Miso Soup can prevent breast cancer and nicotine-related disorders!


In Asia people cure colds with soup. In Indonesia with chicken soup, in Japan with Miso Soup, and its blend of simple ingredients contain a veritable shopping list of nutrients and health benefits that help to prevent one of the most deadly diseases waging war upon our bodies. Breast cancer. Studies show that simply consuming one bowl of miso soup per day, as most residents of Japan do, can help cut the risk of breast cancer. This is attributed to the magic ingredient of fermented soy paste, used to make miso.

Some health advocates request that you eat more than one bowl per day, but an argument against that recommendation is that miso soup also contains high quantities of salt, and so consumption should be regulated.

Tofu is also said to help regulate the hormone oestrogen in women, a hormone that can cause tumors to develop. Though research into this healthy characteristic of miso soup is still ongoing, there are still a bevy of other enzyme-like beneficial nutrients to help food digestion. That’s why miso soup is served as an appetizer.

Miso soup is rich with antioxidants and protective fatty acids, and a healthy dose of Vitamin E. It also boasts protein and Vitamin B12, and a nice selection of minerals to help boost the strength of your immune system.

The wakame seaweed added to miso soup also possesses its own nutrients, helping to lower blood pressure and reduce cholesterol. The combination of wakame and miso is also said to be an effective fighter against nicotine-related disorders.

Miso soup can be purchased in packets in the ethnic aisle of your local supermarket, in organic shops and at Asian groceries, but here is a simple recipe to make your own. If using not organic ingredients, make sure they are MGS and GM free. It uses miso paste, which will stay fresh in the fridge for months, and can also be used in sauces.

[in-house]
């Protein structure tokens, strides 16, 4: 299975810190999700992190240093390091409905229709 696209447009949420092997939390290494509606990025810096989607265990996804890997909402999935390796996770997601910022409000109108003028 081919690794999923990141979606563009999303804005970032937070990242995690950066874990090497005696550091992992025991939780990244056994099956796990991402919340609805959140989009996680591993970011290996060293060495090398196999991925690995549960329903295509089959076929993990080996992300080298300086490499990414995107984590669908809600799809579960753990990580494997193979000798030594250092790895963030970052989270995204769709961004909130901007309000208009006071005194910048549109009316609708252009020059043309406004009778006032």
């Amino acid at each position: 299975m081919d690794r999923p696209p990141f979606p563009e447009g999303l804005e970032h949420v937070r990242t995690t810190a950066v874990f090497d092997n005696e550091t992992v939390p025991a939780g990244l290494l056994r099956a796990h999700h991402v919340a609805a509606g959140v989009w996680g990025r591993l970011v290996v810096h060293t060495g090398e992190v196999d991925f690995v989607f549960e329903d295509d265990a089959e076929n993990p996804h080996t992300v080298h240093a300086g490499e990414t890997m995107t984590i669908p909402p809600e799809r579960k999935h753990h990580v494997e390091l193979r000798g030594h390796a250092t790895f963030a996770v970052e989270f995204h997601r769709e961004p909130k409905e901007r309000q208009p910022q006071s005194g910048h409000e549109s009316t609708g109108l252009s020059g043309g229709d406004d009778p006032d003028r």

6 dried shitake mushrooms, soaked in water for 10 minutes

10 teaspoons dashi powder dissolved in 1,5 lt boiling water

5 tablespoons wakame seaweed, torn

8 tablespoons red miso paste

300 gr. Tofu, cubed

2 thinly sliced spring onions

Place dashi in a saucepan of boiling water. Once dissolved, add sliced soaked mushrooms and let simmer for 15′. Remove from stove and add the dried wakame seaweeds. Place the miso paste into a serving bowl and stir in a little of the stock until the paste is of pouring consistency. Gradually stir into the soup stock and add the cubed tofu. Divide the sliced spring onions into 6 bowls. Ladle the soup into the serving bowls, dividing equally the mushrooms, the seaweeds and the tofu. Serve immediately.

This soup may be prepared ahead of time and kept for up to 5 days in a sealed container in the refrigerator. Do not let the soup boil or the miso and wakame will lose its healing properties and flavor. Add raw spring onions, just before serving.

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